Skip to main content

Identifying causes of lipoprotein trapping in arteries

Final Report Summary - LDLTRAPPING (Identifying causes of lipoprotein trapping in arteries)

Transport of material through the arterial wall remains poorly characterised, despite the clear clinical and commercial importance. For example understanding protein uptake in the wall can shed light on the mechanisms leading to atherosclerosis or can help optimise drug delivery for disease treatment. The key issue is that many of the details of transport are elusive and no reliable method of measurement is available.

In this project, we have developed novel combined numerical-experimental approaches to characterise water transport in the medial layer of the arterial wall and how the deformation of the artery (due to the pressure pulse induced by the beating heart) influences reorganisation of the microstructure and local straining of the tissue. In our initial work we introduced a novel approach combining confocal microscopy data with a computer model of transport through the medial tissue of the arterial wall. The media consists of cells, water, and structural molecules - principally glycosaminoglycans, collagen and elastin. These components are not randomly associated but have a lamellar architecture. Water and dissolved solutes crossing the media do not have access to all these compartments; they are certainly excluded by cells and partially excluded, to differing extents, by the other components. In essence this layer can be thought of being much like a sponge, which the cells (the air pockets of the sponge) reorganise affecting the transport. Figure 1 shows the typical structure of the arterial media.

The structure in Figure 1 is obtained from arterial tissue that has been bathed in a solution of fluorescent protein tracer and the proteins fixed in the structure following perfusion with formaldehyde. This structure is then embedded with epoxy resin and scanned on a laser scanning confocal microscope. Using the confocal images, we have devised a novel method to determine the permeability, which is a measure of how easily water flows through a porous structure, and the preferential directions that water flows through the layer. Important results were that the transport in the media is naturally reduced at the inner media (the internal side of the arterial wall). Furthermore, the permeability of the media varies due to the alignment and density of smooth muscle cells throughout the structure.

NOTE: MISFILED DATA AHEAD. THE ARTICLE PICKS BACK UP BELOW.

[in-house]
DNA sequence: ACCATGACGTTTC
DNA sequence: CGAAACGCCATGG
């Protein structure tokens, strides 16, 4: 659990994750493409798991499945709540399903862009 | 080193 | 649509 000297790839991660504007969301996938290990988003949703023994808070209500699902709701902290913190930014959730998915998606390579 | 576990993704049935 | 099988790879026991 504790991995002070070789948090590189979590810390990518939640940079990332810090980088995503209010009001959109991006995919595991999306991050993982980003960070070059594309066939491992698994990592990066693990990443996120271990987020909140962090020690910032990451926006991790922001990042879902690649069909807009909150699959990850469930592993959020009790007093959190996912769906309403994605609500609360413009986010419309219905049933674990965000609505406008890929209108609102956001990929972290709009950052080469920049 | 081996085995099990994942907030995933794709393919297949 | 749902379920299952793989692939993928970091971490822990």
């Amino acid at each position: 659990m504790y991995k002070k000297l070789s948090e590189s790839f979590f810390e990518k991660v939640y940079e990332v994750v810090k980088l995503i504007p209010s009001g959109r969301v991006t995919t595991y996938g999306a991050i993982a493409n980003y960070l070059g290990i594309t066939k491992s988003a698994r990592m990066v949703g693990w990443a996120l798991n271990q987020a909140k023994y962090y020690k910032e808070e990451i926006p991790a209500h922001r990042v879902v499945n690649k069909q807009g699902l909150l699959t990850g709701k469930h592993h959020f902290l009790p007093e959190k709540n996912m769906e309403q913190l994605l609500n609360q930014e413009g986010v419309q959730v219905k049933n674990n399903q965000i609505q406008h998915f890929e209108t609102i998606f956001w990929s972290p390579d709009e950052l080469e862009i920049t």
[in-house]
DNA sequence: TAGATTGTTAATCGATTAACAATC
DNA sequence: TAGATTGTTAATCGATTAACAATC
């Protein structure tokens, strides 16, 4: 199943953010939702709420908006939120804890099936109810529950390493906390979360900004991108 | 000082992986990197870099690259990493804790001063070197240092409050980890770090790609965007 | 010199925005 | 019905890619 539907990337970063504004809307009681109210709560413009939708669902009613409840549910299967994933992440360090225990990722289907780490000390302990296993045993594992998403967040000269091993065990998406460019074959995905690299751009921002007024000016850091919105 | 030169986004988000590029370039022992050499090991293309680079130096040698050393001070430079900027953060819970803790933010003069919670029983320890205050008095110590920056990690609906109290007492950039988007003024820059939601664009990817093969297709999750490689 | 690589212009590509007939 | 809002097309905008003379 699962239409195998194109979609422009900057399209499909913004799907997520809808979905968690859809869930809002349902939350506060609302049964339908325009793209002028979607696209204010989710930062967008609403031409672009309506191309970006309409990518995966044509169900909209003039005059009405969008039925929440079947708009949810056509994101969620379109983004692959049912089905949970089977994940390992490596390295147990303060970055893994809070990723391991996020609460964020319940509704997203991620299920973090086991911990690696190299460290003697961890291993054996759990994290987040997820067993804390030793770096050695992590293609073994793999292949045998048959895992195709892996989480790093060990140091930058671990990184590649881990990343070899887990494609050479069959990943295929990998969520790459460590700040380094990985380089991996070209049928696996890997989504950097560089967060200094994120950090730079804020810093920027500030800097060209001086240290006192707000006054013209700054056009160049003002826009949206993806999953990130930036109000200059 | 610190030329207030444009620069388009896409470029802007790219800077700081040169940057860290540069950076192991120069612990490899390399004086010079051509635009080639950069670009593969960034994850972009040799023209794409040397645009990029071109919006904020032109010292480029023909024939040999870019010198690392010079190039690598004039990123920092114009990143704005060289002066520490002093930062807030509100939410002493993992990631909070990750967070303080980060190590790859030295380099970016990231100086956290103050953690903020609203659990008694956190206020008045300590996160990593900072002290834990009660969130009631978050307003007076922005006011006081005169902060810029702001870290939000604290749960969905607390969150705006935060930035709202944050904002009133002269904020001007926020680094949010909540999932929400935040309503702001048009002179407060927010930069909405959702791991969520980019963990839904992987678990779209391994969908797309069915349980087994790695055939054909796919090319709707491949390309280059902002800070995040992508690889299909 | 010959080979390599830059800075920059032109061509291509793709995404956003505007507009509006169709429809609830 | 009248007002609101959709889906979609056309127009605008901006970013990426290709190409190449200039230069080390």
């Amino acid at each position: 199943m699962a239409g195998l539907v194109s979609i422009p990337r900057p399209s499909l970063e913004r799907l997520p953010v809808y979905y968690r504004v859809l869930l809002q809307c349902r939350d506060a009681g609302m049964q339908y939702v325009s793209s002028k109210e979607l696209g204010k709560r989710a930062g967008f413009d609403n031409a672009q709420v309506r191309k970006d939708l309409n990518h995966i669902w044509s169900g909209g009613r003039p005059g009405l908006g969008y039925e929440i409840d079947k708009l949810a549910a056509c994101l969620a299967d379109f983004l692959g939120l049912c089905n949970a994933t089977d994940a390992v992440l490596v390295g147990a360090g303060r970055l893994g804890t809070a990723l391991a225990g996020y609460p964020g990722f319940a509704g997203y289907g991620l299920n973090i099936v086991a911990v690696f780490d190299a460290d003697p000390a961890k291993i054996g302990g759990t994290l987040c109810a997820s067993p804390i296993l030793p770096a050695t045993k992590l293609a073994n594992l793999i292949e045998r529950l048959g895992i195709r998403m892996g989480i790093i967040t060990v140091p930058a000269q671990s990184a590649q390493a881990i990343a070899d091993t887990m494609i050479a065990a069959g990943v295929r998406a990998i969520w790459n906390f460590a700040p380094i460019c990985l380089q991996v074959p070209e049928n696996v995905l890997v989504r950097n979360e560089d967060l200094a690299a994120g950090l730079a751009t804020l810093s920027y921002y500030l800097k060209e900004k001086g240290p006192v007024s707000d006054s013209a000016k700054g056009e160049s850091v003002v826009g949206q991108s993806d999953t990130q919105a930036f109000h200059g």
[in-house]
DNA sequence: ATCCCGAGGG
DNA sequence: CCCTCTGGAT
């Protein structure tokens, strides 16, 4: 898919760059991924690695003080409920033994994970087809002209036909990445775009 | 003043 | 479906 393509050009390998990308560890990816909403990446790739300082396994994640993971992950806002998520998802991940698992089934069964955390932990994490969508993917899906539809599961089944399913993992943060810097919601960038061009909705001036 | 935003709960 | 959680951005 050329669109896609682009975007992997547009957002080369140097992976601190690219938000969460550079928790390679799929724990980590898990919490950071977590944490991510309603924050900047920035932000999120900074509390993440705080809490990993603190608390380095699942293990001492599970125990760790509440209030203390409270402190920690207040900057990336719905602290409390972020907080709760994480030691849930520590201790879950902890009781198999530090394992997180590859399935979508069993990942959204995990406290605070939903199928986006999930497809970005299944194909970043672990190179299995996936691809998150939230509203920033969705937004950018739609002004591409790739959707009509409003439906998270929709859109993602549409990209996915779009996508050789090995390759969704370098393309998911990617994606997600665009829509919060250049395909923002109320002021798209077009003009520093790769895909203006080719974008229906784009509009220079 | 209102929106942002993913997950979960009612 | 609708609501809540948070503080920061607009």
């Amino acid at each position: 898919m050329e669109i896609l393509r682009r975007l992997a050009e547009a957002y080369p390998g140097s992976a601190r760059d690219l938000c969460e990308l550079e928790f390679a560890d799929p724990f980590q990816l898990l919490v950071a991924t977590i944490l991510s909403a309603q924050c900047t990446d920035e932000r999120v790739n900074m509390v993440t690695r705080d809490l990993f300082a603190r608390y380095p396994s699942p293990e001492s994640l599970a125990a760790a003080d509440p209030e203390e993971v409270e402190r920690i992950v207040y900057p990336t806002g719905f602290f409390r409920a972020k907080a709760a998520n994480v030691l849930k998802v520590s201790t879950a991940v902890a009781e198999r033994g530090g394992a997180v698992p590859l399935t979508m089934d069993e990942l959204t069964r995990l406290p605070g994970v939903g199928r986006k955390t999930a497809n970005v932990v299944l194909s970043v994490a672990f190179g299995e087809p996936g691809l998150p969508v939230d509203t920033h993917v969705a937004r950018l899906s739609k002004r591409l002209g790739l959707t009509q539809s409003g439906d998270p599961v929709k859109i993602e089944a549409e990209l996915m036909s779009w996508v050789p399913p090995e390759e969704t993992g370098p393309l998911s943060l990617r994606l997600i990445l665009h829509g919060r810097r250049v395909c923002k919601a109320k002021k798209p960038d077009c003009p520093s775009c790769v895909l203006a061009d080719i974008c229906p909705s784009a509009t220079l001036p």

Recently, we have further developed our initial approach to take into account the deformation of the arterial wall. In this method the imaged structure is obtained from confocal imaging after the structure has been fixed at different pressures (40, 80, 100 and 120mmHg – the latter 3 pressures are the normal physiological range). Using our developed approach we have shown that the permeability in the radial direction of the rat aortic artery (from the inner to the outer side) decreases rapidly between 80 and 100mmHg, whilst the permeability in the axial (along the vessel) and circumferential (around the vessel) directions does not decrease until between 100 and 120mmHg. Furthermore the permeability in the radial direction is up to 3 times lower, depending on the pressure, than the other directions. These observations could help us understand and better characterise transport of drugs that enter the arterial wall to treat diseased locations. From these observations we have been able to determine how permeability varies with local straining in the arterial wall. This is very important as our results suggest that transport across the medial layer varies significantly depending on how much the tissue is strained. In particular we have developed a new constitutive relationship (relating the permeability to the local strain in the arterial wall) that enables us to understand how deformation of the wall (left hand image in Figure 3) induces differing levels of water transport (right hand image in Figure 3) through the wall.

Overall the project has been very successful and made a significant contribution to the field of arterial biomechanics. The project has highlighted that water transport, and by implication protein transport, varies spatially in the arterial with many implications for transport of proteins during the initiation of atherosclerosis and drug transport for novel treatments of the disease.